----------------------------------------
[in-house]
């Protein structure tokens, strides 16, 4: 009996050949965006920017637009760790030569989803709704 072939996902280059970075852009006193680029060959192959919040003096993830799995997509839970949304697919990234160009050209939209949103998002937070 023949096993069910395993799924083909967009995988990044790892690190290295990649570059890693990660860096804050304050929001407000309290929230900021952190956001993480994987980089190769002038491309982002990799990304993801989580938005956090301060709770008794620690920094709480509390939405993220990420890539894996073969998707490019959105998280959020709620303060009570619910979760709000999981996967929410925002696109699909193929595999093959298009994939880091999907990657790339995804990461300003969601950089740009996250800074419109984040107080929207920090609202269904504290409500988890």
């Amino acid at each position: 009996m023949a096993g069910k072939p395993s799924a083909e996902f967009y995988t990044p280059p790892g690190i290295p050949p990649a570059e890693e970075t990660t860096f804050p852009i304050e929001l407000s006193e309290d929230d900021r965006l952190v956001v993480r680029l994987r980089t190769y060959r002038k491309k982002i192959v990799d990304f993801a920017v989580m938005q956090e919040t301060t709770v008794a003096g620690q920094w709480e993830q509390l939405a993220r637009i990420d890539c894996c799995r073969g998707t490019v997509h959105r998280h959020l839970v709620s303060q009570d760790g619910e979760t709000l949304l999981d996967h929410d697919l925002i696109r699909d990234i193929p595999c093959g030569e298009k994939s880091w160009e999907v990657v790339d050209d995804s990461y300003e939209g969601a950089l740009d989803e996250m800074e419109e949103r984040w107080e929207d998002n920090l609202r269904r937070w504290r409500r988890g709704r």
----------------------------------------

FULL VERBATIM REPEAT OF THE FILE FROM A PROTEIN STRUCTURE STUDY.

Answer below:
[in-house]
């Protein structure tokens, strides 16, 4: 009996050949965006920017637009760790030569989803709704 072939996902280059970075852009006193680029060959192959919040003096993830799995997509839970949304697919990234160009050209939209949103998002937070 023949096993069910395993799924083909967009995988990044790892690190290295990649570059890693990660860096804050304050929001407000309290929230900021952190956001993480994987980089190769002038491309982002990799990304993801989580938005956090301060709770008794620690920094709480509390939405993220990420890539894996073969998707490019959105998280959020709620303060009570619910979760709000999981996967929410925002696109699909193929595999093959298009994939880091999907990657790339995804990461300003969601950089740009996250800074419109984040107080929207920090609202269904504290409500988890």
């Amino acid at each position: 009996m023949a096993g069910k072939p395993s799924a083909e996902f967009y995988t990044p280059p790892g690190i290295p050949p990649a570059e890693e970075t990660t860096f804050p852009i304050e929001l407000s006193e309290d929230d900021r965006l952190v956001v993480r680029l994987r980089t190769y060959r002038k491309k982002i192959v990799d990304f993801a920017v989580m938005q956090e919040t301060t709770v008794a003096g620690q920094w709480e993830q509390l939405a993220r637009i990420d890539c894996c799995r073969g998707t490019v997509h959105r998280h959020l839970v709620s303060q009570d760790g619910e979760t709000l949304l999981d996967h929410d697919l925002i696109r699909d990234i193929p595999c093959g030569e298009k994939s880091w160009e999907v990657v790339d050209d995804s990461y300003e939209g969601a950089l740009d989803e996250m800074e419109e949103r984040w107080e929207d998002n920090l609202r269904r937070w504290r409500r988890g709704r």